Skip to main content

Australia Week #1: Russell Pell Dairy Farm

My name is Rhys Moller.  I’m heading into my junior year at Cornell University where I’m in the Agricultural Sciences degree.  I’m still not quite sure why I chose to study agriculture, I think mostly it’s because at the time I liked working outside and hated the idea of sitting in an office all day.  I came into university with no knowledge of anything agriculture related, so I decided to contact my uncle in Australia, who works as an irrigation expert at a company called Rubicon Water.  We decided that after sophomore year I should go to Australia for my internship credit, and go on a six week working tour across all kinds of agricultural entities in Melbourne, Brisbane, Shepparton, Sydney, Wee Waa, Echuca, and a handful of small towns in Northern Victoria.
The goals for the internship being to solidify what I’d like to do for a job, identify any classes I should take to be better prepared to enter the workforce, and to get a close up look at how Australian farmers handle the unique issues they face with limited water supply, droughts, extreme flooding, and heavy government regulations on water.  The first stop in this tour was a dairy farm half an hour out of Echuca with a Farmer called Russell Pell.  He’s a very interesting guy.  He started the dairy with his brother in the 70’s, he meets with politicians to discuss water regulations, and is one of the first farmers in his region to start using modern irrigation technology and automation.  I was excited to meet him and spend time on the farm, though having no farm experience what-so-ever, the learning curve was huge.


Day 1). The first thing you should know about Victoria, a southern state in Australia, is that it can be quite cold.  The first day on the farm there was frost and fog, none of which I was expecting.  I instantly regretted my decision to not bring a winter jacket and for the entire first day I unfortunately wore jeans and a t-shirt, I don’t think I’ve ever been so cold.  To make matters worse, the farm was so large that ATV bikes were the only convenient way to get around.  If there’s one thing you take away from this blog, it should be that going 40-50 kilometers/hour on a ATV in the middle of winter with only a t-shirt is the most miserable thing you can possibly do.  Especially when it’s so foggy that you end up hitting a fence and get launched into the pond nearby.  Learn through experience I guess…  Because it’s winter in Australia, farms are relatively inactive in terms of crop growth.  The farms dry feed had been harvested a few weeks earlier, the irrigation of winter crops had taken place a week before I arrived, and a couple crew members were on vacation.  However, there was still much to do.  The first big job was to cover the dry feed with plastic and tires to prevent pest damage.  It may come as a surprise to Americans, but cockatoos are considered a farm pest.  They have very sharp beaks that damage feed covers, which results in a significant loss.  Because of this farmers are allowed to shoot them, and that alone should say how much of a pest they are since Australia has very, very strict gun laws.  They had started swarming around the dry feed stores, so Russell decided it was time to put the plastic cover and tires over it.  Covering the feed took close to 3 hours of hard work in very muddy and wet conditions.  I was so sore at the end that when I was walking to my ATV my legs gave out from exhaustion and I fell into a large pit of mud.  Luckily it was pitch black so nobody saw a thing.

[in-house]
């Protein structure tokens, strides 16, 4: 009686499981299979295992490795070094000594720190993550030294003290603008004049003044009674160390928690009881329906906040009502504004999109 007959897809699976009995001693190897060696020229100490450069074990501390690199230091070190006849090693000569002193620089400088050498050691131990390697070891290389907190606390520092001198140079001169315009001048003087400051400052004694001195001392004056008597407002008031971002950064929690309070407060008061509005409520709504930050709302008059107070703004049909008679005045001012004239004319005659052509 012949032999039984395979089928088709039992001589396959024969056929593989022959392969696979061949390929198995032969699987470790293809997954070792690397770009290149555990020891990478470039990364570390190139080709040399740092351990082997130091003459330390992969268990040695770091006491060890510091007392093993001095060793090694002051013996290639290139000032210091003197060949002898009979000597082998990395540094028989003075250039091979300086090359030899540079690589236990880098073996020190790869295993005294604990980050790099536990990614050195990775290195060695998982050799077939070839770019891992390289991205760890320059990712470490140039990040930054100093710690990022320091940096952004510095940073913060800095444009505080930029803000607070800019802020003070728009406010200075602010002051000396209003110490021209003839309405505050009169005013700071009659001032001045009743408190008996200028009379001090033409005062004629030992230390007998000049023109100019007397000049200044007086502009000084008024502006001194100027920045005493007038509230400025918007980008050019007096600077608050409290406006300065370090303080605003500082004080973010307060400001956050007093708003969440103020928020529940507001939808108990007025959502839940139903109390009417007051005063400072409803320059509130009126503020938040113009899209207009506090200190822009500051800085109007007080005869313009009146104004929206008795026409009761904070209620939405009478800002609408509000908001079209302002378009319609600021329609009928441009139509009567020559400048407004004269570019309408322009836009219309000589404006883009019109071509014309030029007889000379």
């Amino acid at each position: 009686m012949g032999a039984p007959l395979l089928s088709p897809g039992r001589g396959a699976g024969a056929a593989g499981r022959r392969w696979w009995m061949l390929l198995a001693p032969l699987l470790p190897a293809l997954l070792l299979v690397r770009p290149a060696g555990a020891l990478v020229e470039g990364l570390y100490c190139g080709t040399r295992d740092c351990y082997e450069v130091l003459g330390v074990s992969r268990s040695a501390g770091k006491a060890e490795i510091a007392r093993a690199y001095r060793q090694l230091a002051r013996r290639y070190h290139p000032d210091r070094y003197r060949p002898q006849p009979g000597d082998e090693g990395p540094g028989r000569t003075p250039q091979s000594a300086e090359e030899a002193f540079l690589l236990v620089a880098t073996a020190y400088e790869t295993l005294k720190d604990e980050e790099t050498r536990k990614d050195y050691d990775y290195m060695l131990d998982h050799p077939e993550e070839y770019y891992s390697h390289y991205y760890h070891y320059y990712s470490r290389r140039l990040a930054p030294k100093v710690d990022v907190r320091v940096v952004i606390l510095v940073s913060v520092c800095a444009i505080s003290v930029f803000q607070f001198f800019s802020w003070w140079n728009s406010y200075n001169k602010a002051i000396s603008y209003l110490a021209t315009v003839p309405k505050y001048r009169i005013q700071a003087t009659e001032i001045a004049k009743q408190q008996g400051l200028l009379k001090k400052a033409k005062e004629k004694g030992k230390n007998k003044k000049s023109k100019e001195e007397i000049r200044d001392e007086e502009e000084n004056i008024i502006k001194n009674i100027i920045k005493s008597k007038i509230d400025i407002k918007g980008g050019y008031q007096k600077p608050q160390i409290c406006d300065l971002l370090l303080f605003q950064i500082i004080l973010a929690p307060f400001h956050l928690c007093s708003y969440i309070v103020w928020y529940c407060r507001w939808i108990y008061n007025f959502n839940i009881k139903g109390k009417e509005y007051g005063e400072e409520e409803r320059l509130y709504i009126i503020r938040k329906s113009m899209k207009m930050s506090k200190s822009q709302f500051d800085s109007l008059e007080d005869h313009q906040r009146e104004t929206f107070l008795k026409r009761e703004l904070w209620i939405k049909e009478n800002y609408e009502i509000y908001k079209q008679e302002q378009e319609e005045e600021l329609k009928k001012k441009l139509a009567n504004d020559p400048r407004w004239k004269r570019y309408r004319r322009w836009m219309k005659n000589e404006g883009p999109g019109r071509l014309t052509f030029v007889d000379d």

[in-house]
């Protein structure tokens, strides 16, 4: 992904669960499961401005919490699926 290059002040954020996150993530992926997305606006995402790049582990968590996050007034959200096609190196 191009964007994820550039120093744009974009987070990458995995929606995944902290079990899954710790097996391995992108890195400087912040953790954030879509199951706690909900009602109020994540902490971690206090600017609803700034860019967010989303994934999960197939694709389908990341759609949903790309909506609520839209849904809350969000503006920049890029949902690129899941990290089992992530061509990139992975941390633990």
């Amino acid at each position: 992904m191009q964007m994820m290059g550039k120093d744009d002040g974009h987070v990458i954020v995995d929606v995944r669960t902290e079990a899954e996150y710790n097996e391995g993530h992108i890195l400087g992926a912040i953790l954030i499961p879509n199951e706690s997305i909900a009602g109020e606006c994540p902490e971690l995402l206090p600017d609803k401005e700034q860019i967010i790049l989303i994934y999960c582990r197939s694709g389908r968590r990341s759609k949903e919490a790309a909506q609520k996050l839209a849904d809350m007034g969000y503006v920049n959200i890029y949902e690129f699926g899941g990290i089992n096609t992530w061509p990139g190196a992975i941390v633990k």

Day #2). This was a very busy day.  We had to first move an excavator that was stuck in one of the irrigation panels.  We drove the big tractor out with a bed to put the excavator on for transport.  The excavator got out from the mud in no time, but when we put it on the trailer it was so heavy that the tractor couldn’t get out of the muddy pathway.  We decided that I was going to have to drive the tractor out of the mud, while Mr. Pell was simultaneously used the escalator, stored on the trailer bed, arm to push the tractor out.  Somehow this worked, and looking back it was actually very unsafe, having never driven a large tractor in my life.  Not to mention the fact that the escalator constantly looked like it was going to fall backwards off the trailer with Mr. Pell in it.  Good times…  After that we had to round up some cattle that had been sold a couple weeks earlier for pickup.  Not much action really, but it was good for me to see the whole loading process.  The rest of the day was spent getting a view of the above ground water transport systems, which in Australia are huge channels of dirt, and the overall farm irrigation plan.  In Australia, the use of flood irrigation is very common, and generally thought of as less expensive that lateral movement irrigators and pivot irrigators.  The problem is that flood irrigation isn’t very efficient with water use.  A farmer has to judge how quickly the water is moving across a field in order to judge when to stop the water flow in, and closing the channels can take time.  Mr. Pell recently invested in automatic rubicon irrigation channel doors (pictured above), that are all connected via the cloud.  Now he can simply use an app to close the channels, and even better, each time he irrigates the data is all collected and eventually averaged out.  This means that he can open the channel doors, and with all the previous irrigation times stored, the doors will close on their own when the field is properly irrigated without wasting as much water as he would have previously.